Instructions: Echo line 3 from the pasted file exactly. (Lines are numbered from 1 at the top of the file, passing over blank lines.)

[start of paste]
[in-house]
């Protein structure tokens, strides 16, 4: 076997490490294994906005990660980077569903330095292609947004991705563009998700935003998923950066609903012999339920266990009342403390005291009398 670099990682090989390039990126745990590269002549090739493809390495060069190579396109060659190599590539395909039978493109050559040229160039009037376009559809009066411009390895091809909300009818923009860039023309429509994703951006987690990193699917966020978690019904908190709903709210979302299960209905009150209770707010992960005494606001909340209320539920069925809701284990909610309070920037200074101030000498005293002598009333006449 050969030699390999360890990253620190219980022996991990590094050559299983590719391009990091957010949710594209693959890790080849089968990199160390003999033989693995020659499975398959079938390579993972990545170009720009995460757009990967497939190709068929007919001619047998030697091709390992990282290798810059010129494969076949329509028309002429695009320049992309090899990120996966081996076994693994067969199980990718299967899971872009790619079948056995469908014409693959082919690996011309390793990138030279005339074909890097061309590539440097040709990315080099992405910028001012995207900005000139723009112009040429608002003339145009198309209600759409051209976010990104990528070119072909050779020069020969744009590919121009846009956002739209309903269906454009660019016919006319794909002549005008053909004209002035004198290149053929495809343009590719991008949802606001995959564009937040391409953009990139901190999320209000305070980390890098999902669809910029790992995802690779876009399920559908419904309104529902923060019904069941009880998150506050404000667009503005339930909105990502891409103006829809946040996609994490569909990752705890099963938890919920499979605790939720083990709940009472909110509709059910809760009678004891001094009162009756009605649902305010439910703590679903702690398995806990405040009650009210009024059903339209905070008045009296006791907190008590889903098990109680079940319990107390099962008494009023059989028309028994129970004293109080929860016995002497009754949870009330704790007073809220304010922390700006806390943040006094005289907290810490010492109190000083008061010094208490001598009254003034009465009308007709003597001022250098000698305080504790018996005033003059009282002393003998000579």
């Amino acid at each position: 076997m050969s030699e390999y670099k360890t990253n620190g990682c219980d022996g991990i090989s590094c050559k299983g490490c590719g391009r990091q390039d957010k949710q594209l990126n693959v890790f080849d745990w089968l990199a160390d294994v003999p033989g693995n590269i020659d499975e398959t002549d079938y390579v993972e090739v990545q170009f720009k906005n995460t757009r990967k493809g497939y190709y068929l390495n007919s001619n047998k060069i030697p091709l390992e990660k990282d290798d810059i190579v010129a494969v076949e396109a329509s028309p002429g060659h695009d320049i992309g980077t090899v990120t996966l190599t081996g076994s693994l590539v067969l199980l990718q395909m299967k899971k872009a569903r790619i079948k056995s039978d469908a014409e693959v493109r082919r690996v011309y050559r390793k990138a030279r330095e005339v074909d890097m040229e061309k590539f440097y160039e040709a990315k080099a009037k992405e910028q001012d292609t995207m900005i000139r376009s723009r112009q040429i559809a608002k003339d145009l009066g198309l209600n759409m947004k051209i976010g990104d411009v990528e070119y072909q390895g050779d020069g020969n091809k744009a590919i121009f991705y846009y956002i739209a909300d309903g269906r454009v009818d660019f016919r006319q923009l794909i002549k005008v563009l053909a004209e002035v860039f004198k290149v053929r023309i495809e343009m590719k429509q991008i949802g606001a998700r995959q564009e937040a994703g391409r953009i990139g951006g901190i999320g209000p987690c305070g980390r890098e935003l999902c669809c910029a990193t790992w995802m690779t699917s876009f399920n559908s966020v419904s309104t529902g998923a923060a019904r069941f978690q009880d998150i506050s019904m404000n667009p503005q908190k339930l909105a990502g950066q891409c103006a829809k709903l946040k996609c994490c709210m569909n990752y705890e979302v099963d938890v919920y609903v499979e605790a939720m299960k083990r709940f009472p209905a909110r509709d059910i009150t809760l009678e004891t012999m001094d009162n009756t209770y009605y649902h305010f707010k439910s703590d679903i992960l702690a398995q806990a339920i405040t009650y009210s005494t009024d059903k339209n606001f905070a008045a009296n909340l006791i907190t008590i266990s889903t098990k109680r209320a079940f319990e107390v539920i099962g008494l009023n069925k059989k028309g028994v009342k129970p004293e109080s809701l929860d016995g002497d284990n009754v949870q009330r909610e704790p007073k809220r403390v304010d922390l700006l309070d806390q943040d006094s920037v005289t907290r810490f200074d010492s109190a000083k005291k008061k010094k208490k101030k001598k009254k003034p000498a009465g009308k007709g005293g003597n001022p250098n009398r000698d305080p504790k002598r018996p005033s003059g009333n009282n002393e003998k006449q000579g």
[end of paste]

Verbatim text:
């Amino acid at each position: 076997m050969s030699e390999y670099k360890t990253n620190g990682c219980d022996g991990i090989s590094c050559k299983g490490c590719g391009r990091q390039d957010k949710q594209l990126n693959v890790f080849d745990w089968l990199a160390d294994v003999p033989g693995n590269i020659d499975e398959t002549d079938y390579v993972e090739v990545q170009f720009k906005n995460t757009r990967k493809g497939y190709y068929l390495n007919s001619n047998k060069i030697p091709l390992e990660k990282d290798d810059i190579v010129a494969v076949e396109a329509s028309p002429g060659h695009d320049i992309g980077t090899v990120t996966l190599t081996g076994s693994l590539v067969l199980l990718q395909m299967k899971k872009a569903r790619i079948k056995s039978d469908a014409e693959v493109r082919r690996v011309y050559r390793k990138a030279r330095e005339v074909d890097m040229e061309k590539f440097y160039e040709a990315k080099a009037k992405e910028q001012d292609t995207m900005i000139r376009s723009r112009q040429i559809a608002k003339d145009l009066g198309l209600n759409m947004k051209i976010g990104d411009v990528e070119y072909q390895g050779d020069g020969n091809k744009a590919i121009f991705y846009y956002i739209a909300d309903g269906r454009v009818d660019f016919r006319q923009l794909i002549k005008v563009l053909a004209e002035v860039f004198k290149v053929r023309i495809e343009m590719k429509q991008i949802g606001a998700r995959q564009e937040a994703g391409r953009i990139g951006g901190i999320g209000p987690c305070g980390r890098e935003l999902c669809c910029a990193t790992w995802m690779t699917s876009f399920n559908s966020v419904s309104t529902g998923a923060a019904r069941f978690q009880d998150i506050s019904m404000n667009p503005q908190k339930l909105a990502g950066q891409c103006a829809k709903l946040k996609c994490c709210m569909n990752y705890e979302v099963d938890v919920y609903v499979e605790a939720m299960k083990r709940f009472p209905a909110r509709d059910i009150t809760l009678e004891t012999m001094d009162n009756t209770y009605y649902h305010f707010k439910s703590d679903i992960l702690a398995q806990a339920i405040t009650y009210s005494t009024d059903k339209n606001f905070a008045a009296n909340l006791i907190t008590i266990s889903t098990k109680r209320a079940f319990e107390v539920i099962g008494l009023n069925k059989k028309g028994v009342k129970p004293e109080s809701l929860d016995g002497d284990n009754v949870q009330r909610e704790p007073k809220r403390v304010d922390l700006l309070d806390q943040d006094s920037v005289t907290r810490f200074d010492s109190a000083k005291k008061k010094k208490k101030k001598k009254k003034p000498a009465g009308k007709g005293g003597n001022p250098n009398r000698d305080p504790k002598r018996p005033s003059g009333n009282n002393e003998k006449q000579g």